Connect with us


Sen. Sinema breaks with Democrats on $15 minimum wage



Screen Shot 2021 02 12 at 2.17.59 PM scaled

Arizona Sen. Kyrsten Sinema (D) has broken with fellow Democrats on a federal $15 minimum wage that is included in President Joe Biden‘s $1.9 trillion coronavirus relief package.

“What’s important is whether or not it’s directly related to short-term Covid relief. And if it’s not, then I am not going to support it in this legislation,” Sinema told Politico in an interview this week.

With the U.S. Senate currently split 50-50, Democrats need all the votes they can get in order to pass the package through budget reconciliation, which Sinema, a moderate who was elected in 2018 and became the first Democrat to become a senator for Arizona since 1988, opposes doing for the minimum wage provision.

“The minimum wage provision is not appropriate for the reconciliation process. It is not a budget item. And it shouldn’t be in there,” she also told Politico.

Her opposition to the provision, which Democrats and Biden campaigned for in 2020, could end up dooming the massive package.

Budget reconciliation is a tool that allows legislation to pass with a majority, circumventing the 60-vote filibuster threshold, which Democrats are using to force the bill through the Senate and to the Resolute desk. It should be noted, however, that this tool only pertains to bills dealing with budgetary matters.

However, amid recent calls from many Democrats to get rid of the age-old filibuster rule, Sinema told Politico that she wants to not only keep it, but to also rebuild it.

“There is no instance in which I would overrule a parliamentarian’s decision,” Sinema said. “I want to restore the 60-vote threshold for all elements of the Senate’s work.”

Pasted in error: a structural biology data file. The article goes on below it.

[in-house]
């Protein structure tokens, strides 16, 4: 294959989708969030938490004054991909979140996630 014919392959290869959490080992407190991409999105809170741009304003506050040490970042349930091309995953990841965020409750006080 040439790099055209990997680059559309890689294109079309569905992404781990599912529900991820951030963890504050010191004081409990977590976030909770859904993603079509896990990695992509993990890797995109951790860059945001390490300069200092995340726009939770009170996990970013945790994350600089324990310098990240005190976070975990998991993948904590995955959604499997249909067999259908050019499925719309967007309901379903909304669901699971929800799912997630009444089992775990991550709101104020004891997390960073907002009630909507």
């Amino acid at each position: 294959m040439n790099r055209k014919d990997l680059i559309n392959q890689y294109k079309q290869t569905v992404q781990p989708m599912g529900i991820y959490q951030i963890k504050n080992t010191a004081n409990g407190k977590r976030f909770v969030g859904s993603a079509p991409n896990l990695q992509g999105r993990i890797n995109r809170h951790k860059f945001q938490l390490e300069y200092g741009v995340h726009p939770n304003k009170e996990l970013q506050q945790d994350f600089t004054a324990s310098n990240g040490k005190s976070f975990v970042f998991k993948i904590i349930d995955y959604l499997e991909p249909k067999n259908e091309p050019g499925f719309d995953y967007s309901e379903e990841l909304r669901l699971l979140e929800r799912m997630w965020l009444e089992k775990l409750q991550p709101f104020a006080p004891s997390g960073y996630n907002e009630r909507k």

Sinema is joined by West Virginia Sen. Joe Manchin (D), who also opposes scrapping the filibuster.

“If I haven’t said it very plain, maybe Sen. McConnell hasn’t understood, I want to basically say it for you. That I will not vote in this Congress, that’s two years, right? I will not vote” to change the filibuster, Manchin told Politico in a late-January interview. “And I hope with that guarantee in place he will work in a much more amicable way.”

Despite Biden having called for a $15 minimum wage multiple times, he told CBS on Sunday that the provision would likely not show up in the final coronavirus package due to it not being a budgetary item and not being related to giving Americans pandemic relief.

“I do think that we should have a minimum wage, stand by itself [at] $15 an hour,” Biden said to CBS’ Norah O’Donnell. “Well, apparently, that’s not going to occur because of the rules of the United States Senate. […] I don’t think it’s going to survive.”

You can follow Douglas Braff on Twitter @Douglas_P_Braff.

You may like

Continue Reading


Massachusetts Democrat Mayor wants to end ‘right-to-shelter’ law amidst migrant crisis



GettyImages 1086451916 scaled

More Democrat leaders from non-border states are wising up to the immigration crisis our nation faces. Woburn mayor Scott Galvin, of the progressive state of Massachusetts, is hoping that lawmakers will overturn a 40-year-old law because the reality of being “bleeding heart liberals” is resulting in the demise of his town.

The 40-year-old “right-to-shelter” law has got to go, says mayor Galvin, because of the immense strain the thousands of migrant families are putting on the area’s residents. By Friday, there were about 150 families living in the city’s hotels, an “unsustainable” arrangement for his 40,000 constituents.

Galvin told the New York Times the right-to-shelter law, which only exists in Massachusetts, was “passed at a different time, and was not meant to cover what we’re seeing now.”

National Review reports:

Under the 1983 right-to-shelter law, Massachusetts officials are legally required to offer housing to any homeless families seeking shelter in the state. The law now covers a rising influx of migrant families, although individuals are not covered under its provisions.

“We’re going above and beyond, while some communities around us are not being impacted, and we don’t have endless capacity in our schools,” said Galvin. “The benefits that are bestowed on migrants make the state a very attractive destination, and without some changes, this challenge is not going to abate.”

Massachusetts Democrat Governor Maura Healey already declared a state of emergency on August 8th, requesting help from the federal government. On August 31, Healey activated up to 250 Massachusetts National Guard members to assist the more than 6,000 migrant families already in the state’s shelter system.

Approximately 6,300 families are living in emergency shelters and hotels across the state, up roughly 50 percent from the year prior. The cost for such accommodations for all the migrants is approximately $45 million per month, National Review reports.

You may like

Continue Reading